3. In a more general sense, presentment comprehends inquisitions of office and indictments.NWAD PRESENTMENT.4

    In the United States, a presentment is an official accusation presented to a tribunal by the grand jury in an indictment; or it is the act of offering an indictment. It is also used for the indictment itself. The grand jury are charged to inquire and due presentment make of all crimes, etc. The use of the word is limited to accusations by grand jurors.NWAD PRESENTMENT.5

    4. The official notice in court which the jury or homage gives of the surrender of a copyhold estate.NWAD PRESENTMENT.6

    PRESENTNESS, n. s as z. Presence; as presentness of mind. [Not used.]

    PRESERVABLE, a. [See Preserve.] That may be preserved.

    PRESERVATION, n. The act of preserving or keeping safe; the act of keeping from injury, destruction or decay; as the preservation of life or health; the preservation of buildings from fire or decay; the preservation of grain from insects; the preservation of fruit or plants. When a thing is kept entirely from decay, or nearly in its original state, we say it is in a high state of preservation.

    PRESERVATIVE, a. Having the power or quality of keeping safe from injury, destruction or decay; tending to preserve.

    PRESERVATIVE, n. That which preserves or has the power of preserving; something that tends to secure a person or thing in a sound state, or prevent if from injury, destruction, decay or corruption; a preventive of injury or decay. Persons formerly wore tablets of arsenic, as preservatives against the plague. Clothing is a preservative against cold. Temperance and exercise are the best preservatives of health. Habitual reverence of the Supreme Being is an excellent preservative against sin and the influence of evil examples.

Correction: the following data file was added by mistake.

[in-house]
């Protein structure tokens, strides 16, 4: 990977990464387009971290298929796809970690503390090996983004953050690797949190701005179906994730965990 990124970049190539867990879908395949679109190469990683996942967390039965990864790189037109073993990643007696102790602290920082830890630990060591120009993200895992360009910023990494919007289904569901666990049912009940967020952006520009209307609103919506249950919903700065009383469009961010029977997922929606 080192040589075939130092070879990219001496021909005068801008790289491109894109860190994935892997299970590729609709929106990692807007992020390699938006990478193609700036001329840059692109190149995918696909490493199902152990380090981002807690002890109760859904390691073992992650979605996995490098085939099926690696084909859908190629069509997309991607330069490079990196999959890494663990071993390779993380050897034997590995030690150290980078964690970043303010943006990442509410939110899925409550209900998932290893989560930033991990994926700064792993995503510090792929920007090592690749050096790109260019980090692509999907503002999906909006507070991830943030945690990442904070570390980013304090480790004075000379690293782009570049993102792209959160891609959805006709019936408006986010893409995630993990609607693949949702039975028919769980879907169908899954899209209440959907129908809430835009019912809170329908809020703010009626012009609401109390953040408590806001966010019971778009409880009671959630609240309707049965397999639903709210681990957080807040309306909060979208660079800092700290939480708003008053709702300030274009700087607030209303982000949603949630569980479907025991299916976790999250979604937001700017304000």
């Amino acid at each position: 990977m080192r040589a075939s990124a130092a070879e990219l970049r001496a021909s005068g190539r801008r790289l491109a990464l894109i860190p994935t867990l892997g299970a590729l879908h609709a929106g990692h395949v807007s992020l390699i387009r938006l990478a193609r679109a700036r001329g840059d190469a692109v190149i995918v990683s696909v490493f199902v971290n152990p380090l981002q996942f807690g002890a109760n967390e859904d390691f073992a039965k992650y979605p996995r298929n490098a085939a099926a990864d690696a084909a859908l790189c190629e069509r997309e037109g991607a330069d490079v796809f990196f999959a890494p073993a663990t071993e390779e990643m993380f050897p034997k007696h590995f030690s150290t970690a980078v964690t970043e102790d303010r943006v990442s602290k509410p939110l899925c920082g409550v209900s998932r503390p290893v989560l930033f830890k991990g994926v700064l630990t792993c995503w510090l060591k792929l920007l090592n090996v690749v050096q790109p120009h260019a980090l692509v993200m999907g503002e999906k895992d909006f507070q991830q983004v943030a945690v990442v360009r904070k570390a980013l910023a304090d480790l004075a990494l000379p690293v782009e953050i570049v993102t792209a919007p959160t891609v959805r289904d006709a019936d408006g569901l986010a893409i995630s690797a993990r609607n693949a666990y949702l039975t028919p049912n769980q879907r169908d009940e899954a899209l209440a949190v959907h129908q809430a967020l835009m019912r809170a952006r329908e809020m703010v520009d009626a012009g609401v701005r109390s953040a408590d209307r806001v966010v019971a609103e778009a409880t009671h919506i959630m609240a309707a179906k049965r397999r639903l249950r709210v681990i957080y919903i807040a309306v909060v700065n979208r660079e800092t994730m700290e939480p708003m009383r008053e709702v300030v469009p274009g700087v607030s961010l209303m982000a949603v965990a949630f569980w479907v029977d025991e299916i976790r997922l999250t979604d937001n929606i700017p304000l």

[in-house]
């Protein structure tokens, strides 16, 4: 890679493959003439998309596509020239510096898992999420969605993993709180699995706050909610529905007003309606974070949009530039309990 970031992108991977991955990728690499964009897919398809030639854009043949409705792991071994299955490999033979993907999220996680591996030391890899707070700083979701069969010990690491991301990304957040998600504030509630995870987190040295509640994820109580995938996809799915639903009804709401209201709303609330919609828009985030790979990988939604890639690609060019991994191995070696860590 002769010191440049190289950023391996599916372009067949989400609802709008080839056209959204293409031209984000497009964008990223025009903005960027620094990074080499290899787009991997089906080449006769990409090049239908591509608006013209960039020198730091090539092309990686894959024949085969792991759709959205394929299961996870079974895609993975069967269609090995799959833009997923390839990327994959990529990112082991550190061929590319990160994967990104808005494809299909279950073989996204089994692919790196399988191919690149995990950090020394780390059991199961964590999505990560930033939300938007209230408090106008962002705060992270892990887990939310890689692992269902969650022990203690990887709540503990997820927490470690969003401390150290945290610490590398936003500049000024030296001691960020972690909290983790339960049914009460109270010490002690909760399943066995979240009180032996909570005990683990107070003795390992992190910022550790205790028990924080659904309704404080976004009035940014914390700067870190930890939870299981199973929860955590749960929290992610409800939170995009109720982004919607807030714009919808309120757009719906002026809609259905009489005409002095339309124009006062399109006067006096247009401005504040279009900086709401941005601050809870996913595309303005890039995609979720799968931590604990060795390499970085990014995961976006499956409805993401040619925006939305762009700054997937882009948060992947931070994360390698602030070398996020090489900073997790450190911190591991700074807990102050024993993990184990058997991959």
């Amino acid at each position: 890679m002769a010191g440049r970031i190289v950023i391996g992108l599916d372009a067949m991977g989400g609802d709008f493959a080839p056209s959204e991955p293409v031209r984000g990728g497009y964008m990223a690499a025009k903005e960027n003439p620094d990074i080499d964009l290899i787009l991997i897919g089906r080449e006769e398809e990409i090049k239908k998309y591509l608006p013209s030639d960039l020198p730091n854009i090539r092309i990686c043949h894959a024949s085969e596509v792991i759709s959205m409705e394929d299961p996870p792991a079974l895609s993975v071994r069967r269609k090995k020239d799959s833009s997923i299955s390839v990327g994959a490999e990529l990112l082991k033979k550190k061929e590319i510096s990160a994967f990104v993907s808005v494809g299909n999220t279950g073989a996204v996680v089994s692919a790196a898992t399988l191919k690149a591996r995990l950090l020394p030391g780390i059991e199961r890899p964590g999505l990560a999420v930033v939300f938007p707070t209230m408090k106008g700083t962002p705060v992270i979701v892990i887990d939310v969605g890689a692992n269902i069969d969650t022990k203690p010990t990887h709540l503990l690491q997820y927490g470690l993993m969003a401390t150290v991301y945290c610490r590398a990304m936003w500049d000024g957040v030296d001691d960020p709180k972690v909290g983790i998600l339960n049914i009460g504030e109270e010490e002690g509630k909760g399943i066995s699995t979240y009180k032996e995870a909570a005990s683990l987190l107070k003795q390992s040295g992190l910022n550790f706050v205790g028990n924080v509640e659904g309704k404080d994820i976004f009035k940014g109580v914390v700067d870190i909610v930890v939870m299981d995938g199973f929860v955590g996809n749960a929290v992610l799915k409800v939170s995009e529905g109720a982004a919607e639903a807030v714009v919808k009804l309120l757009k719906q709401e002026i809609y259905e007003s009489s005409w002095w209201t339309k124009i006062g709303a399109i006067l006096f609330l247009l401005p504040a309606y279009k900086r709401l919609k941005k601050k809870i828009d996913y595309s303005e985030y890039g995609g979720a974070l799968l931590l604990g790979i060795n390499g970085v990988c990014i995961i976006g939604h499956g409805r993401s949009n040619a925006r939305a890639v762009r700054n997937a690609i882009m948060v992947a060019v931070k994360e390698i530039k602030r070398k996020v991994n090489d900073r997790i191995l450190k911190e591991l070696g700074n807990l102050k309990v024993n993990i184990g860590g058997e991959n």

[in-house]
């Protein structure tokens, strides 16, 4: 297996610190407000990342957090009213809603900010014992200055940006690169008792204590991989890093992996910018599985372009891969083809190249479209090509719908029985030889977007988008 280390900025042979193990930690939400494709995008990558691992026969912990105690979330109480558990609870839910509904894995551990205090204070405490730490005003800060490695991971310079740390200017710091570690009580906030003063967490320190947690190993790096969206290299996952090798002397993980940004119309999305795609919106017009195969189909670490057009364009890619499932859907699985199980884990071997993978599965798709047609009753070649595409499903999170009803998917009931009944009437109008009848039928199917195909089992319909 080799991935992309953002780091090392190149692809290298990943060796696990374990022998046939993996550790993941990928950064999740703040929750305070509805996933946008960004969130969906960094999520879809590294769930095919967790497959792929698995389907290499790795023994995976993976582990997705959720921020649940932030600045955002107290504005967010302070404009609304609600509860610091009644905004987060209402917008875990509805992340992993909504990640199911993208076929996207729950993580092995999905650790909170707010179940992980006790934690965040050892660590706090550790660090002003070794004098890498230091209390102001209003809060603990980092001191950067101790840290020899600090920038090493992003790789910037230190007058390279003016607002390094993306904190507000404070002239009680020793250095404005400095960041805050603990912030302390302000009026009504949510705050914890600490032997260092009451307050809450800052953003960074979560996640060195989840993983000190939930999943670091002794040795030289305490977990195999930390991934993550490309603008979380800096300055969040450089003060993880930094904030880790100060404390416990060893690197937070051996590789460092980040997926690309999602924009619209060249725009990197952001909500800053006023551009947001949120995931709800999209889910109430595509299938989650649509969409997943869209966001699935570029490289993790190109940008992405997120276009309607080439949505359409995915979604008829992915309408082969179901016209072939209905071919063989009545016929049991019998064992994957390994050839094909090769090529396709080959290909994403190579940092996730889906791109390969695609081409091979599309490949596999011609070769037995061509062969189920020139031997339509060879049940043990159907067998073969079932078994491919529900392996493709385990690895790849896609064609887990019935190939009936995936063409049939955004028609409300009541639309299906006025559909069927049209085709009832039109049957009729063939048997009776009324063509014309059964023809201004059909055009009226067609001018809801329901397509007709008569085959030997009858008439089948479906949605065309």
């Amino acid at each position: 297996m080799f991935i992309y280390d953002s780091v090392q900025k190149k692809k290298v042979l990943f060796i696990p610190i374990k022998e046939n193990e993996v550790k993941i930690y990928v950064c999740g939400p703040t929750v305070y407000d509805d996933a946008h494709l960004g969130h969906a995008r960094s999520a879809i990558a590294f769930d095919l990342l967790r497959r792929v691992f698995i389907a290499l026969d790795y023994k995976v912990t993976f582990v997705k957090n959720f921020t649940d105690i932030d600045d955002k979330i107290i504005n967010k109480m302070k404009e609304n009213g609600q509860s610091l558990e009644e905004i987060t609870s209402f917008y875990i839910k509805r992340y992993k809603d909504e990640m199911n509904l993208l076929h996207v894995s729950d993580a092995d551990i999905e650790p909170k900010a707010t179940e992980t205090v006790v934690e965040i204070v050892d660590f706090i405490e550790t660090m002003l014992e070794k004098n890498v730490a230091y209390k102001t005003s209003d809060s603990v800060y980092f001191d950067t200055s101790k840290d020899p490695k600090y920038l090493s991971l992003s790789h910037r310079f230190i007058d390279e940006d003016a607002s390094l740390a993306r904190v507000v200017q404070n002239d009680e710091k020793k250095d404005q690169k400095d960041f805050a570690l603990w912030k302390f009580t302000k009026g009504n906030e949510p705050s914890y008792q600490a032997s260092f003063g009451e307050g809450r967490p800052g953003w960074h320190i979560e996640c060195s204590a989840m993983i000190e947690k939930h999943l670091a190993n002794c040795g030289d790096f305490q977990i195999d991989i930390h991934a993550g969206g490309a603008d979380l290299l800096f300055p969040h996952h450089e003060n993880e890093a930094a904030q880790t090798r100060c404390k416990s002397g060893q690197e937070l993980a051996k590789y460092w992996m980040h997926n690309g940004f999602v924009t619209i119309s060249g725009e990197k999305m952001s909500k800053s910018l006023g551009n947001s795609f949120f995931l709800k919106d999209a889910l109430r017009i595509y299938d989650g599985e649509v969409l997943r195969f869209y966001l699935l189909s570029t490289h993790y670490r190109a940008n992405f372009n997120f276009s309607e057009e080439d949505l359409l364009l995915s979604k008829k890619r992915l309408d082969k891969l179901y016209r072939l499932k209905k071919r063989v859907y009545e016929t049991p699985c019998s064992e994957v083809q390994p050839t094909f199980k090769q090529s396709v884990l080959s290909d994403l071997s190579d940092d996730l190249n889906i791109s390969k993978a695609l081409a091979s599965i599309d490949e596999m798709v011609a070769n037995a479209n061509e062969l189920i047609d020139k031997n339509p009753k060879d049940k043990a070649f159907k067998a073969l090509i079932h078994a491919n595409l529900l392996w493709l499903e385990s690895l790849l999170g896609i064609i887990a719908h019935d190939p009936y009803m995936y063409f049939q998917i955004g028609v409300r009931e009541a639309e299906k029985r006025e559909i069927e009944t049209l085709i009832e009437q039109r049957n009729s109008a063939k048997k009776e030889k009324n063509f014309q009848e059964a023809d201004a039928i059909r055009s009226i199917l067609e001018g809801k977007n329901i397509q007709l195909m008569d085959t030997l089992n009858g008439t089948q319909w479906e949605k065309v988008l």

PRESERVATORY, a. That tends to preserve.

    PRESERVATORY, n. That which has the power of preserving; a preservative.

    PRESERVE, v.t. prezerv’. [Low L. proeservo; proe and servo, to keep.]

    1. To keep or save from injury or destruction; to defend from evil.NWAD PRESERVE.2

    God did send me before you to preserve life. Genesis 45:5.NWAD PRESERVE.3

    O Lord, preserve me from the violent man. Psalm 140:1, 4.NWAD PRESERVE.4

    2. To uphold; to sustain.NWAD PRESERVE.5

    O Lord, thou preservest man and beast. Psalm 36:6.NWAD PRESERVE.6

    3. To save from decay; to keep in a sound state; as, to preserve fruit in winter. Salt is used to preserve meat.NWAD PRESERVE.7

    4. To season with sugar or other substances for preservation; as, to preserve plums, quinces or other fruit.NWAD PRESERVE.8

    5. To keep or defend from corruption; as, to preserve youth from vice.NWAD PRESERVE.9

    PRESERVE, n. preserv’. Fruit or a vegetable seasoned and kept in sugar or sirup.

    PRESERVED, pp. Saved from injury, destruction or decay; kept or defended from evil; seasoned with sugar for preservation.

    PRESERVER, n. The person or thing that preserves; one that saves or defends from destruction or evil.

    What shall I do to thee, O thou preserver of men? Job 7:20.NWAD PRESERVER.2

    1. One that makes preserves of fruits.NWAD PRESERVER.3

    PRESERVING, ppr. Keeping safe from injury, destruction or decay; defending from evil.

    PRESIDE, v.i. s as z. [L. proesideo; proe, before, and sedeo, to sit.]

    1. To be set over for the exercise of authority; to direct, control and govern, as the chief officer. A man may preside over a nation or province; or he may preside over a senate, or a meeting of citizens. The word is used chiefly in the latter sense. We say, a man presides over the senate with dignity. Hence it usually denotes temporary superintendence and government.NWAD PRESIDE.2

    2. To exercise superintendence; to watch over as inspector.NWAD PRESIDE.3

    Some o’er the public magazines preside.NWAD PRESIDE.4

    PRESIDENCY, n. Superintendence; inspection and care.

    1. The office of president. Washington was elected to the presidency of the United States by a unanimous vote of the electors.NWAD PRESIDENCY.2

    2. The term during which a president holds his office. President J. Adams died during the presidency of his son.NWAD PRESIDENCY.3

    3. The jurisdiction of a president; as in the British dominions in the East Indies.NWAD PRESIDENCY.4

    4. The family or suit of a president.NWAD PRESIDENCY.5

    A worthy clergyman belonging to the presidency of Fort St. George.NWAD PRESIDENCY.6

    PRESIDENT, n. [L. proesidens.]